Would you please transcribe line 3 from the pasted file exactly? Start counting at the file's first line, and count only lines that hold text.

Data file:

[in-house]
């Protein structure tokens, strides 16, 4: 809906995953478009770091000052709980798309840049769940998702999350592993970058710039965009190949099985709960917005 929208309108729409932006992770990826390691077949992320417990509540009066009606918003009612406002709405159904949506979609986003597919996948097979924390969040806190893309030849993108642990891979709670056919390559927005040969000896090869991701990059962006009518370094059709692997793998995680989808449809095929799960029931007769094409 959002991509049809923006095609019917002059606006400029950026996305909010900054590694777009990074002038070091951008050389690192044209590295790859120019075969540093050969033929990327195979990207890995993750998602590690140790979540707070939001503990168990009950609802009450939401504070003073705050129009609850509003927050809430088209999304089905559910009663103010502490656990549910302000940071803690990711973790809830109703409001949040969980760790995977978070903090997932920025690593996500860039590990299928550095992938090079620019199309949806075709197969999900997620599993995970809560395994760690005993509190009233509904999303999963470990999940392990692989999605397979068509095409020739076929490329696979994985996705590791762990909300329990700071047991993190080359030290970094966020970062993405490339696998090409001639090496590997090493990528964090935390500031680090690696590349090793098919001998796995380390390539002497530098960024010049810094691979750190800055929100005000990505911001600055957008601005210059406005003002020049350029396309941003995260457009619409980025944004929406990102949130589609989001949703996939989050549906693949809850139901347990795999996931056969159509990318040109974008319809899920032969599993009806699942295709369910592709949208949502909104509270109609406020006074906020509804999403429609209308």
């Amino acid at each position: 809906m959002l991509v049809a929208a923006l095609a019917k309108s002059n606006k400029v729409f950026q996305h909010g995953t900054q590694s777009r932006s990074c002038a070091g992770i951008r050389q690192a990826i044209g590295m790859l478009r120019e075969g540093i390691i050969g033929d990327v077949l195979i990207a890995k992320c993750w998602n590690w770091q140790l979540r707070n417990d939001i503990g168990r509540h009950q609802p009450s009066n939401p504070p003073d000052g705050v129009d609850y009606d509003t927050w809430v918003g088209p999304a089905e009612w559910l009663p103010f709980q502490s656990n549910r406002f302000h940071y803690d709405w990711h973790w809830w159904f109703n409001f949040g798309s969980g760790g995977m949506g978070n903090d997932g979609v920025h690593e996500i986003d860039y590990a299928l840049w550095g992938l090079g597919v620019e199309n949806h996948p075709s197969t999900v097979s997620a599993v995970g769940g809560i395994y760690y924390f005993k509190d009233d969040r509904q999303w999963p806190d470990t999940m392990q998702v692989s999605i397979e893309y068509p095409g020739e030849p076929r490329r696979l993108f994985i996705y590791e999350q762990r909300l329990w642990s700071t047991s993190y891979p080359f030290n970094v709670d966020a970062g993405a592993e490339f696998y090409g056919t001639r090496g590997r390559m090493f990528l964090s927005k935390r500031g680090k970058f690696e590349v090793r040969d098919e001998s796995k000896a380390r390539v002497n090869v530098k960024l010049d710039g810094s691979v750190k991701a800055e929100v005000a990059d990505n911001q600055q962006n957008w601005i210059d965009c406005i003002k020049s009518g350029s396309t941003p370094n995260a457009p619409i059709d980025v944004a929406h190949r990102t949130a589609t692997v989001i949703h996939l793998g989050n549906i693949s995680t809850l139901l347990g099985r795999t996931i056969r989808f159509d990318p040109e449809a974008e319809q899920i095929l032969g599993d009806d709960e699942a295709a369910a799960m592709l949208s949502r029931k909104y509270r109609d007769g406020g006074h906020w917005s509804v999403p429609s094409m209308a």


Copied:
């Amino acid at each position: 809906m959002l991509v049809a929208a923006l095609a019917k309108s002059n606006k400029v729409f950026q996305h909010g995953t900054q590694s777009r932006s990074c002038a070091g992770i951008r050389q690192a990826i044209g590295m790859l478009r120019e075969g540093i390691i050969g033929d990327v077949l195979i990207a890995k992320c993750w998602n590690w770091q140790l979540r707070n417990d939001i503990g168990r509540h009950q609802p009450s009066n939401p504070p003073d000052g705050v129009d609850y009606d509003t927050w809430v918003g088209p999304a089905e009612w559910l009663p103010f709980q502490s656990n549910r406002f302000h940071y803690d709405w990711h973790w809830w159904f109703n409001f949040g798309s969980g760790g995977m949506g978070n903090d997932g979609v920025h690593e996500i986003d860039y590990a299928l840049w550095g992938l090079g597919v620019e199309n949806h996948p075709s197969t999900v097979s997620a599993v995970g769940g809560i395994y760690y924390f005993k509190d009233d969040r509904q999303w999963p806190d470990t999940m392990q998702v692989s999605i397979e893309y068509p095409g020739e030849p076929r490329r696979l993108f994985i996705y590791e999350q762990r909300l329990w642990s700071t047991s993190y891979p080359f030290n970094v709670d966020a970062g993405a592993e490339f696998y090409g056919t001639r090496g590997r390559m090493f990528l964090s927005k935390r500031g680090k970058f690696e590349v090793r040969d098919e001998s796995k000896a380390r390539v002497n090869v530098k960024l010049d710039g810094s691979v750190k991701a800055e929100v005000a990059d990505n911001q600055q962006n957008w601005i210059d965009c406005i003002k020049s009518g350029s396309t941003p370094n995260a457009p619409i059709d980025v944004a929406h190949r990102t949130a589609t692997v989001i949703h996939l793998g989050n549906i693949s995680t809850l139901l347990g099985r795999t996931i056969r989808f159509d990318p040109e449809a974008e319809q899920i095929l032969g599993d009806d709960e699942a295709a369910a799960m592709l949208s949502r029931k909104y509270r109609d007769g406020g006074h906020w917005s509804v999403p429609s094409m209308a």